A couple of months ago I was reading a book that made reference to a couple of parables found in Matthew 13. The first, found in Matthew 13:44 from the ESV reads:
[Jesus said] The kingdom of heaven is like treasure hidden in a field, which a man found and covered up. Then in his joy he goes and sells all that he has and buys that field.
I have always identified and understood that the believer is the person who finds the treasure; and that the treasure is the gospel message of salvation through belief and faith in Jesus.
The book I was reading was Transformed for Life by Derek Prince. Derek indicates that the purpose of parables is to reveal spiritual realities through everyday, material illustrations. He also indicates that his interpretation of the spiritual reality behind this parable is not the only possible interpretation. But the next thing he said startled me. He writes:
the man who found the treasure is Jesus. The field is the world. (This image runs through the seven parables found in this chapter and is stated in Matthew 13:38) What about the treasure? It is God’s people in the world.
To me this is almost a complete rewrite of the purpose and significance of the parable (and indeed the parable of the pearl of great price recorded in Matthew 13:45-46). I had always assumed I was the treasure-hunter or pearl-gatherer. But the parable had always rung a little hollow that I don’t always behave or act like the gospel is this priceless treasure or highly-valued pearl. But to see Jesus as the hunter or gather, and the world as the field, and believers as the treasure or pearl adds a richness and significance to the parable that we otherwise may miss.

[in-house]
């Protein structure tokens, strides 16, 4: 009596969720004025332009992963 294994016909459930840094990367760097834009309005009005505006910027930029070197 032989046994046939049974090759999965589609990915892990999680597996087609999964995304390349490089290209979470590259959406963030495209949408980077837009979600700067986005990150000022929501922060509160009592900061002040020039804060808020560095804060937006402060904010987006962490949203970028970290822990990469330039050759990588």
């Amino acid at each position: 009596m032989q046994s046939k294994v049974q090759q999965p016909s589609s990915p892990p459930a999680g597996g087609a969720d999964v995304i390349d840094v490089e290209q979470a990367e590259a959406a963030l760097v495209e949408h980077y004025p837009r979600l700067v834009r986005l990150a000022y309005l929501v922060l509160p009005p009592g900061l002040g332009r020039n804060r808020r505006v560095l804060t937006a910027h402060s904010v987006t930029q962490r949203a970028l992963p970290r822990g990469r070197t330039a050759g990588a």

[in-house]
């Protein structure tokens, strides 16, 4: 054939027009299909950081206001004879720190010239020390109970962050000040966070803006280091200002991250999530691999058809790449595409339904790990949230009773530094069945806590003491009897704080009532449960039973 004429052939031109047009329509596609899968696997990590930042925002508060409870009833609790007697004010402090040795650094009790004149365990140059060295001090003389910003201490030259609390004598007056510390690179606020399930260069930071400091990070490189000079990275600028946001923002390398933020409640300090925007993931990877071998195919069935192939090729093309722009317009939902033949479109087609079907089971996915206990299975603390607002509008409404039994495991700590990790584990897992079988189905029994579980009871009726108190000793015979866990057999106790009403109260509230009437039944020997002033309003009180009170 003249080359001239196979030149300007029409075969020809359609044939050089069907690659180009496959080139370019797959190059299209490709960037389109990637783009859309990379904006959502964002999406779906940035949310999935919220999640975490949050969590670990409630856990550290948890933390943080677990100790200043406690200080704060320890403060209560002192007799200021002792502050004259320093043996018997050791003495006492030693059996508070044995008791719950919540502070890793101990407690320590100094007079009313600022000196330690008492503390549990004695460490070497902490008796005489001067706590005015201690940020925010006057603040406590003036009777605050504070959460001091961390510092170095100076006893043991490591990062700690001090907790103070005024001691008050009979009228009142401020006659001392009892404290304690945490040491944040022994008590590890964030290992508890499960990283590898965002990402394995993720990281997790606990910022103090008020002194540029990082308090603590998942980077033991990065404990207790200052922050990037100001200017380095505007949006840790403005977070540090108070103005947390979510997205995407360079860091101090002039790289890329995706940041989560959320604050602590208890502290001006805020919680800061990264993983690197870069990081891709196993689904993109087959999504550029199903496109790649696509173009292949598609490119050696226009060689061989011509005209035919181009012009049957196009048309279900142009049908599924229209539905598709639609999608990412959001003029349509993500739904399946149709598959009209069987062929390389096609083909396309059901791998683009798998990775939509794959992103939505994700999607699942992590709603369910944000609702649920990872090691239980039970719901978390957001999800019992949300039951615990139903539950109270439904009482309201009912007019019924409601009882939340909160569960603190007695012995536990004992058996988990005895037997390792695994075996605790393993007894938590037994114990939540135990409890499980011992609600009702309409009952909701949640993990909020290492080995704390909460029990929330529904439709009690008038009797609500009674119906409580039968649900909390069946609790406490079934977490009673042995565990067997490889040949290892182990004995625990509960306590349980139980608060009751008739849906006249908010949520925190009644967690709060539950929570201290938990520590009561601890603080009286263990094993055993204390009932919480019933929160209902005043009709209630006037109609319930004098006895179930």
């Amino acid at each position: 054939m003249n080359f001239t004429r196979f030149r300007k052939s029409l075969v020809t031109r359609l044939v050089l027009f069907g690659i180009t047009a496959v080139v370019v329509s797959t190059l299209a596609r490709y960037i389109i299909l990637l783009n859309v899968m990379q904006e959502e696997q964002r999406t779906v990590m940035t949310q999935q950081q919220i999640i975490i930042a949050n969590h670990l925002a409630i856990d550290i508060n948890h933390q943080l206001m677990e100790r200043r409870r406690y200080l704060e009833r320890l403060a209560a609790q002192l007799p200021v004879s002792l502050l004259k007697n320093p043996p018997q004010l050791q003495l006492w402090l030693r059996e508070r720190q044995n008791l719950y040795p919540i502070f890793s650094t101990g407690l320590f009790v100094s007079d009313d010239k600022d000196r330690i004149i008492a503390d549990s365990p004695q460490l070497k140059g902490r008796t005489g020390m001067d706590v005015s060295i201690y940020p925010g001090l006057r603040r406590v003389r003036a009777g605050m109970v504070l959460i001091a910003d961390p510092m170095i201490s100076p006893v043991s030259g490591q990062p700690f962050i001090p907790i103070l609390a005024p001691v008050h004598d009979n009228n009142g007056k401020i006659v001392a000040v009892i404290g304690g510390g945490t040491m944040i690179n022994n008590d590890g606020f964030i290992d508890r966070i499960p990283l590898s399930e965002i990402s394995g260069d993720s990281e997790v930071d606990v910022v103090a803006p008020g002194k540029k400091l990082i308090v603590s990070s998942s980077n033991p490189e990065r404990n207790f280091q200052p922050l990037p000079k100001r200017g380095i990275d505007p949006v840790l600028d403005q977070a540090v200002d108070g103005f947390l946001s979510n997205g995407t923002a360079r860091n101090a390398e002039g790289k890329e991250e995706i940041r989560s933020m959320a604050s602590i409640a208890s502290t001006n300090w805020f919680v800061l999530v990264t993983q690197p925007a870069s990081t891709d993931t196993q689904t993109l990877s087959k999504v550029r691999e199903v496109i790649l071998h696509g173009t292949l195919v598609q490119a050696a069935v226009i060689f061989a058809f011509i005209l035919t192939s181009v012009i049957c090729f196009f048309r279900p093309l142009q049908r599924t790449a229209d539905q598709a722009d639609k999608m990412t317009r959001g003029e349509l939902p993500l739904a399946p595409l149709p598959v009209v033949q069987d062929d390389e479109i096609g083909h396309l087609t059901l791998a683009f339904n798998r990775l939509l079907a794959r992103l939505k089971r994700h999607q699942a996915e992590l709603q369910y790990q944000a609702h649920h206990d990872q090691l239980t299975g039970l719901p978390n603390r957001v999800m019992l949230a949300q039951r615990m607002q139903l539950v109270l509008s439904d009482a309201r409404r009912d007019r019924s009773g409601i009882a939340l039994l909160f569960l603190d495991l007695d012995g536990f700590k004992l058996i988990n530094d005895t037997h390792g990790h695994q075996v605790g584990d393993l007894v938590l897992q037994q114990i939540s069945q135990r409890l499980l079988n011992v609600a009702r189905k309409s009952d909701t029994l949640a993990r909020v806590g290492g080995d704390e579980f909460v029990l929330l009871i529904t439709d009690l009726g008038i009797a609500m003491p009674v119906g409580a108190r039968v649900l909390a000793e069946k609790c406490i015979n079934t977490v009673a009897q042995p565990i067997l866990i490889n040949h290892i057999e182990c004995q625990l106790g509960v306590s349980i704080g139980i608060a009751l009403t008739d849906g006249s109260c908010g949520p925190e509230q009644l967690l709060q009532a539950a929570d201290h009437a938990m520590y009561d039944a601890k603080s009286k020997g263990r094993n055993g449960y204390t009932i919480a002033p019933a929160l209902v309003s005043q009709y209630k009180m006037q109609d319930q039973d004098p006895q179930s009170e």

Derek’s interpretation demonstrates the great and extravagant love that God has for His people. He values us so highly that He buys a field when everyone else fails to see the value in it. He sees us as pearls of such great price that He is willing to sacrifice anything or everything to secure us. It’s a much better, deeper and richer reading of the parable than I had previously come across.
If you want to hear and read this in Derek’s own voice, check out the DPM radio archive.